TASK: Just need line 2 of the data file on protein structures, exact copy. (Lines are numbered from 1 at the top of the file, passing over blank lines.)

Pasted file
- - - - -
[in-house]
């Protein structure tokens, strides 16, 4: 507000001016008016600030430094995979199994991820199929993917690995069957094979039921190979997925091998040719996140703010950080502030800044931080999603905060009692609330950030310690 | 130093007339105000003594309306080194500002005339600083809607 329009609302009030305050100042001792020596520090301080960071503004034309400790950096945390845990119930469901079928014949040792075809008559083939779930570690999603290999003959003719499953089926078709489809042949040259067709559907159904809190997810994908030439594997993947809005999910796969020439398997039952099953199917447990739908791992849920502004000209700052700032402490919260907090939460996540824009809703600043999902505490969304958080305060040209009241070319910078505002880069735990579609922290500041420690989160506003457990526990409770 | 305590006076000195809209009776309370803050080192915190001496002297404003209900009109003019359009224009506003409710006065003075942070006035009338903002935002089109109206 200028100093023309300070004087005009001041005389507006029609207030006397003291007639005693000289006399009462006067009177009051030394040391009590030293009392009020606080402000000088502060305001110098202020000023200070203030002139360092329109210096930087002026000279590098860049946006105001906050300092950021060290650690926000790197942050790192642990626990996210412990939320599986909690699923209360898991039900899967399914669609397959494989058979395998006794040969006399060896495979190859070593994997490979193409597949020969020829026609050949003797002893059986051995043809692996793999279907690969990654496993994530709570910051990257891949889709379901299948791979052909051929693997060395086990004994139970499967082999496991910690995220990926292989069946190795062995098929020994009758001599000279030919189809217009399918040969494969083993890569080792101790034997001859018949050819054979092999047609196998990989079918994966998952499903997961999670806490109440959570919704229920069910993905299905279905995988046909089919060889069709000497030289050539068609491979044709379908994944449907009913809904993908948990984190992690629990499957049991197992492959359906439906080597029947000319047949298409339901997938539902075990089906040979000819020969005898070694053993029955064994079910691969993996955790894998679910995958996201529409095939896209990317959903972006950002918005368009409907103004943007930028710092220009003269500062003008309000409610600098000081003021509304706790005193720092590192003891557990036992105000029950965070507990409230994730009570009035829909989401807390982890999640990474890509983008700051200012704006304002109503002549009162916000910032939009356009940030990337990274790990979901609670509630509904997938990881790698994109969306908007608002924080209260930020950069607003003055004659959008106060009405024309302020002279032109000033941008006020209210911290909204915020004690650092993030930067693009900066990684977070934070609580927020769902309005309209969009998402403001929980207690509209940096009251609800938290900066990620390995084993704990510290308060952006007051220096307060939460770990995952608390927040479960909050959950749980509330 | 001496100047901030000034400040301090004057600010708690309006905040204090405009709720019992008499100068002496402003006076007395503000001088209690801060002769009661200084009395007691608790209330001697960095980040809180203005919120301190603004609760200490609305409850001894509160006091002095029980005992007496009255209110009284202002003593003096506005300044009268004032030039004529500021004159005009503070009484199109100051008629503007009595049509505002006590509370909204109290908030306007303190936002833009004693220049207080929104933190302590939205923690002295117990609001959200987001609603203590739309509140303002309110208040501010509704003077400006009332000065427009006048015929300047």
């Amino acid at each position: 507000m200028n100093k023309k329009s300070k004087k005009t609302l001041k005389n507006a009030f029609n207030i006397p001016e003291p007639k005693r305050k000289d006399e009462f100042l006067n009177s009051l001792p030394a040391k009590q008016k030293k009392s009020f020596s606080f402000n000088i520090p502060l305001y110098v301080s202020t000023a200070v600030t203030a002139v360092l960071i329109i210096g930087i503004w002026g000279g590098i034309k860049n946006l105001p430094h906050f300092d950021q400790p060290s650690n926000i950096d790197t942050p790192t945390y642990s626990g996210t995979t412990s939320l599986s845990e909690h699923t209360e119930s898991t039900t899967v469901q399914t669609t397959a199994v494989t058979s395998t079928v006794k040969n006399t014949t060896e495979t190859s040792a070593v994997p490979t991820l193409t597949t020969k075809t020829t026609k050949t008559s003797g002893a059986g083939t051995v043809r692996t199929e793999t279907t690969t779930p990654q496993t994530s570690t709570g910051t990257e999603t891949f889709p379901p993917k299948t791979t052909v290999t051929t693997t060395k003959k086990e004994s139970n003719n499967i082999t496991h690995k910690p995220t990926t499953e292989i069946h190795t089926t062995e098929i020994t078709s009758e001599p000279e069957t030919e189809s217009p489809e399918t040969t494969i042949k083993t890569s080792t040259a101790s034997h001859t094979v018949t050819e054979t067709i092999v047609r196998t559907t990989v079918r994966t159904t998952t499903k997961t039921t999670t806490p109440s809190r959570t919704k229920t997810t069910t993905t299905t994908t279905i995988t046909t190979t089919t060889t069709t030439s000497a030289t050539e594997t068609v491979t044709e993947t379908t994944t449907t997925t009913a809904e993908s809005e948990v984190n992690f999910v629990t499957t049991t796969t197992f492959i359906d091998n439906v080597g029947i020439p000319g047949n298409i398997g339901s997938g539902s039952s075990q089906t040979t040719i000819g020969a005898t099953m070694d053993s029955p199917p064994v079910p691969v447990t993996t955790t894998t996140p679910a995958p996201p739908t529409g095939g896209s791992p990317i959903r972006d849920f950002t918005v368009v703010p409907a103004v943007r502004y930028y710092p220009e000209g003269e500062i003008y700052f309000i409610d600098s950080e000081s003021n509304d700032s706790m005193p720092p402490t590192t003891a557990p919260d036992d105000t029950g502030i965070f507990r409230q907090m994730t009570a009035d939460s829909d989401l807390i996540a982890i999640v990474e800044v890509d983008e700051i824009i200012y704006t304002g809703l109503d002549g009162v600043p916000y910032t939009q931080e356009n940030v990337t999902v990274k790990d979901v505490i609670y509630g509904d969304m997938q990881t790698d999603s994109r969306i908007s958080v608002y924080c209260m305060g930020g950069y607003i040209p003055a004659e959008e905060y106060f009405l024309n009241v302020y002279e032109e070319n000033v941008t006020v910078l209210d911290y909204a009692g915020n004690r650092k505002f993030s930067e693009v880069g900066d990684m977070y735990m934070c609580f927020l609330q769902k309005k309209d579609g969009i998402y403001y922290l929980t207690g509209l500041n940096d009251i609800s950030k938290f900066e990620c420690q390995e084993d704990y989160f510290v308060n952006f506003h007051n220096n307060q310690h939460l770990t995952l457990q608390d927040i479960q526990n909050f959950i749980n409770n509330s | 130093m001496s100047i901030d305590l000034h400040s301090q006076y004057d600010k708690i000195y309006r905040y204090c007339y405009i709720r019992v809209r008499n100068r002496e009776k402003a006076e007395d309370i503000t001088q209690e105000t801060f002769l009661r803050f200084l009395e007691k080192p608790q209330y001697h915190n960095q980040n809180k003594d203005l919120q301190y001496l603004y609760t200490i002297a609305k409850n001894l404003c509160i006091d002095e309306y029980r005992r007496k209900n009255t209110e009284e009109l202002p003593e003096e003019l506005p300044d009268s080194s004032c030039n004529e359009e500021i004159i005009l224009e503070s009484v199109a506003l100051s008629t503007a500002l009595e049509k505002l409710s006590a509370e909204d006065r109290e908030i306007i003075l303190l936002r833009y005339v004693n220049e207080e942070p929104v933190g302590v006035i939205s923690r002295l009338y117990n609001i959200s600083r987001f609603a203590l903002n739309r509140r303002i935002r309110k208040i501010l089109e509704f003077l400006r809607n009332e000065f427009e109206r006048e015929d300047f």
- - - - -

């Protein structure tokens, strides 16, 4: 507000001016008016600030430094995979199994991820199929993917690995069957094979039921190979997925091998040719996140703010950080502030800044931080999603905060009692609330950030310690 | 130093007339105000003594309306080194500002005339600083809607 329009609302009030305050100042001792020596520090301080960071503004034309400790950096945390845990119930469901079928014949040792075809008559083939779930570690999603290999003959003719499953089926078709489809042949040259067709559907159904809190997810994908030439594997993947809005999910796969020439398997039952099953199917447990739908791992849920502004000209700052700032402490919260907090939460996540824009809703600043999902505490969304958080305060040209009241070319910078505002880069735990579609922290500041420690989160506003457990526990409770 | 305590006076000195809209009776309370803050080192915190001496002297404003209900009109003019359009224009506003409710006065003075942070006035009338903002935002089109109206 200028100093023309300070004087005009001041005389507006029609207030006397003291007639005693000289006399009462006067009177009051030394040391009590030293009392009020606080402000000088502060305001110098202020000023200070203030002139360092329109210096930087002026000279590098860049946006105001906050300092950021060290650690926000790197942050790192642990626990996210412990939320599986909690699923209360898991039900899967399914669609397959494989058979395998006794040969006399060896495979190859070593994997490979193409597949020969020829026609050949003797002893059986051995043809692996793999279907690969990654496993994530709570910051990257891949889709379901299948791979052909051929693997060395086990004994139970499967082999496991910690995220990926292989069946190795062995098929020994009758001599000279030919189809217009399918040969494969083993890569080792101790034997001859018949050819054979092999047609196998990989079918994966998952499903997961999670806490109440959570919704229920069910993905299905279905995988046909089919060889069709000497030289050539068609491979044709379908994944449907009913809904993908948990984190992690629990499957049991197992492959359906439906080597029947000319047949298409339901997938539902075990089906040979000819020969005898070694053993029955064994079910691969993996955790894998679910995958996201529409095939896209990317959903972006950002918005368009409907103004943007930028710092220009003269500062003008309000409610600098000081003021509304706790005193720092590192003891557990036992105000029950965070507990409230994730009570009035829909989401807390982890999640990474890509983008700051200012704006304002109503002549009162916000910032939009356009940030990337990274790990979901609670509630509904997938990881790698994109969306908007608002924080209260930020950069607003003055004659959008106060009405024309302020002279032109000033941008006020209210911290909204915020004690650092993030930067693009900066990684977070934070609580927020769902309005309209969009998402403001929980207690509209940096009251609800938290900066990620390995084993704990510290308060952006007051220096307060939460770990995952608390927040479960909050959950749980509330 | 001496100047901030000034400040301090004057600010708690309006905040204090405009709720019992008499100068002496402003006076007395503000001088209690801060002769009661200084009395007691608790209330001697960095980040809180203005919120301190603004609760200490609305409850001894509160006091002095029980005992007496009255209110009284202002003593003096506005300044009268004032030039004529500021004159005009503070009484199109100051008629503007009595049509505002006590509370909204109290908030306007303190936002833009004693220049207080929104933190302590939205923690002295117990609001959200987001609603203590739309509140303002309110208040501010509704003077400006009332000065427009006048015929300047």